Competition from Screwfix and Poundstretcher forces independent business Wilby’s Home Hardware to close Diss store

WIlby's Home Hardware can be seen in the corner. Photo from Google Street View.

WIlby's Home Hardware can be seen in the corner. Photo from Google Street View. - Credit: Google Street View.

An independent, family-run business has been forced to close one of its stores, saying it has been priced out of the market by national retailers.

After being open for just three years, Wilby's Home Hardware in Diss ceased trading at the end of January.

The main reason, its owners said, was because it could no longer compete with the larger DIY stores in the town, such as Screwfix.

Despite the Diss store not being a viable business for Wilby's Home Hardwares, on the whole the family business is doing well - with the Brandon store recently relocating to new larger premises.

Carl Wilby, owner and director of Wilby's Home Hardwares, said: 'It's a shame about our Diss store but it just didn't work out for us there.

'Basically everything we stocked, Screwfix and Poundstretcher would then sell cheaper.'

The Wilby family opened their first shop in Brandon in 2007.

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Remaining independent but working with the Home Hardware group, the family opened their Diss store in 2014.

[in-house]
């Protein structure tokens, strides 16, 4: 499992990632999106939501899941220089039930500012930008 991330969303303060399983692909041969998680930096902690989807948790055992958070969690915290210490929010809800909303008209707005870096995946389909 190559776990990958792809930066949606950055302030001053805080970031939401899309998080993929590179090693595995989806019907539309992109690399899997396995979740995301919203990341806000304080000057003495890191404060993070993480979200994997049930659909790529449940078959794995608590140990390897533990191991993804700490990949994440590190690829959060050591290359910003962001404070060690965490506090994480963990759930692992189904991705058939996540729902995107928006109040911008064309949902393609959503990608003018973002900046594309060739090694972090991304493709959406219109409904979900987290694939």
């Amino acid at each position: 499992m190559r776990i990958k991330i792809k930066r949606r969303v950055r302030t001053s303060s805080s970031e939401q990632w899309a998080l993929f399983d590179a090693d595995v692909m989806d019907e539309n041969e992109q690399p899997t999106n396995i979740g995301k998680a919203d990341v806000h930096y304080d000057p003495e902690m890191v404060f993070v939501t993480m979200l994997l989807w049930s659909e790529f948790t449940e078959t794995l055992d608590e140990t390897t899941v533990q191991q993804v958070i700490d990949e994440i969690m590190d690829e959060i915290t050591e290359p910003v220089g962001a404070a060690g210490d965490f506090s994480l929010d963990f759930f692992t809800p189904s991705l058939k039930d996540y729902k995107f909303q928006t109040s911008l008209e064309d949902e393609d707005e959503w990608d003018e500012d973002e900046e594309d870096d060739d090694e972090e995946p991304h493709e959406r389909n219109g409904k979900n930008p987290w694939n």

Mr Wilby said the family chose to open a second business in Diss because they lived nearby.

After the closure of the large DIY store Godfreys, the family saw potential for a small, start-up operation.

Concentrating on paint, the business also sold an extensive range of DIY products - everything from nuts and bolts to fixings, tools and more general materials for use in the home and garden.

However despite trying sales and various offers to tempt customers into the store, the business failed to compete with the nearby larger stores who were able to undercut them on price.

Elsewhere in the town, the cookware, DIY and garden equipment store Larter and Ford echoed Mr Wilby's comments about the impact of discount stores.

Carl Edwards, owner of Larter and Ford, was optimistic and felt the business catered to their niche within the high street.

'We have ups and downs, some good days some not and weekdays can be patchy,' he said.

'But being on the high street protects us a little and people know that we stock slightly more specific products.'

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